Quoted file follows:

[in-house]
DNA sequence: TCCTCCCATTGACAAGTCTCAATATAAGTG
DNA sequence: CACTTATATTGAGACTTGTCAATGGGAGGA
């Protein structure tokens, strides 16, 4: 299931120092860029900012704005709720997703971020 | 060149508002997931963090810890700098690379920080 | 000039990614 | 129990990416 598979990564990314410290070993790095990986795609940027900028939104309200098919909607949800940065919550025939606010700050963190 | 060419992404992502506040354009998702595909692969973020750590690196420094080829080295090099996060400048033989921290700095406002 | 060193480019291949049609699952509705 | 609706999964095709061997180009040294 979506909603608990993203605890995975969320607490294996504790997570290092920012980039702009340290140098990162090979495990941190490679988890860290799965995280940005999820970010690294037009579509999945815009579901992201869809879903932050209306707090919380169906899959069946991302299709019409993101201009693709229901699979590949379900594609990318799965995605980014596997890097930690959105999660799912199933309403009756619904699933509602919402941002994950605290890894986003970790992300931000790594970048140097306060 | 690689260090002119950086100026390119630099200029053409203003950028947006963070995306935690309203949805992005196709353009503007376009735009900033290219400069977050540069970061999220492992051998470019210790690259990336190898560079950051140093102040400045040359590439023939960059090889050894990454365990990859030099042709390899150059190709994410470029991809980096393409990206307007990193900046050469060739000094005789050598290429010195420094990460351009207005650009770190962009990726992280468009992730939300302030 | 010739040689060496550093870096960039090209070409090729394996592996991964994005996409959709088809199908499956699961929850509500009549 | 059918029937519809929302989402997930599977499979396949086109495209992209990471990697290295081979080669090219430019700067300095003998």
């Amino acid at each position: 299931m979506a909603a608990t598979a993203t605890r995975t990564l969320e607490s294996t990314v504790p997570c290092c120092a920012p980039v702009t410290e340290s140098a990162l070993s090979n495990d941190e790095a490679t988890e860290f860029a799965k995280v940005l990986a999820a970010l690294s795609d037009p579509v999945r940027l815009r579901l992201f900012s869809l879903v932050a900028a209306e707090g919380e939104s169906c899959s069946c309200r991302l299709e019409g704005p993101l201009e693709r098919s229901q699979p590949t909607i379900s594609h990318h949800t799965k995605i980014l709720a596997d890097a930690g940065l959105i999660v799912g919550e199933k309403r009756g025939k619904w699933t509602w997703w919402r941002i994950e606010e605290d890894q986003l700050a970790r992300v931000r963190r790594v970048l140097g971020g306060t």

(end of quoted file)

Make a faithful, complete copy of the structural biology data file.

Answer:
[in-house]
DNA sequence: TCCTCCCATTGACAAGTCTCAATATAAGTG
DNA sequence: CACTTATATTGAGACTTGTCAATGGGAGGA
């Protein structure tokens, strides 16, 4: 299931120092860029900012704005709720997703971020 | 060149508002997931963090810890700098690379920080 | 000039990614 | 129990990416 598979990564990314410290070993790095990986795609940027900028939104309200098919909607949800940065919550025939606010700050963190 | 060419992404992502506040354009998702595909692969973020750590690196420094080829080295090099996060400048033989921290700095406002 | 060193480019291949049609699952509705 | 609706999964095709061997180009040294 979506909603608990993203605890995975969320607490294996504790997570290092920012980039702009340290140098990162090979495990941190490679988890860290799965995280940005999820970010690294037009579509999945815009579901992201869809879903932050209306707090919380169906899959069946991302299709019409993101201009693709229901699979590949379900594609990318799965995605980014596997890097930690959105999660799912199933309403009756619904699933509602919402941002994950605290890894986003970790992300931000790594970048140097306060 | 690689260090002119950086100026390119630099200029053409203003950028947006963070995306935690309203949805992005196709353009503007376009735009900033290219400069977050540069970061999220492992051998470019210790690259990336190898560079950051140093102040400045040359590439023939960059090889050894990454365990990859030099042709390899150059190709994410470029991809980096393409990206307007990193900046050469060739000094005789050598290429010195420094990460351009207005650009770190962009990726992280468009992730939300302030 | 010739040689060496550093870096960039090209070409090729394996592996991964994005996409959709088809199908499956699961929850509500009549 | 059918029937519809929302989402997930599977499979396949086109495209992209990471990697290295081979080669090219430019700067300095003998």
């Amino acid at each position: 299931m979506a909603a608990t598979a993203t605890r995975t990564l969320e607490s294996t990314v504790p997570c290092c120092a920012p980039v702009t410290e340290s140098a990162l070993s090979n495990d941190e790095a490679t988890e860290f860029a799965k995280v940005l990986a999820a970010l690294s795609d037009p579509v999945r940027l815009r579901l992201f900012s869809l879903v932050a900028a209306e707090g919380e939104s169906c899959s069946c309200r991302l299709e019409g704005p993101l201009e693709r098919s229901q699979p590949t909607i379900s594609h990318h949800t799965k995605i980014l709720a596997d890097a930690g940065l959105i999660v799912g919550e199933k309403r009756g025939k619904w699933t509602w997703w919402r941002i994950e606010e605290d890894q986003l700050a970790r992300v931000r963190r790594v970048l140097g971020g306060t």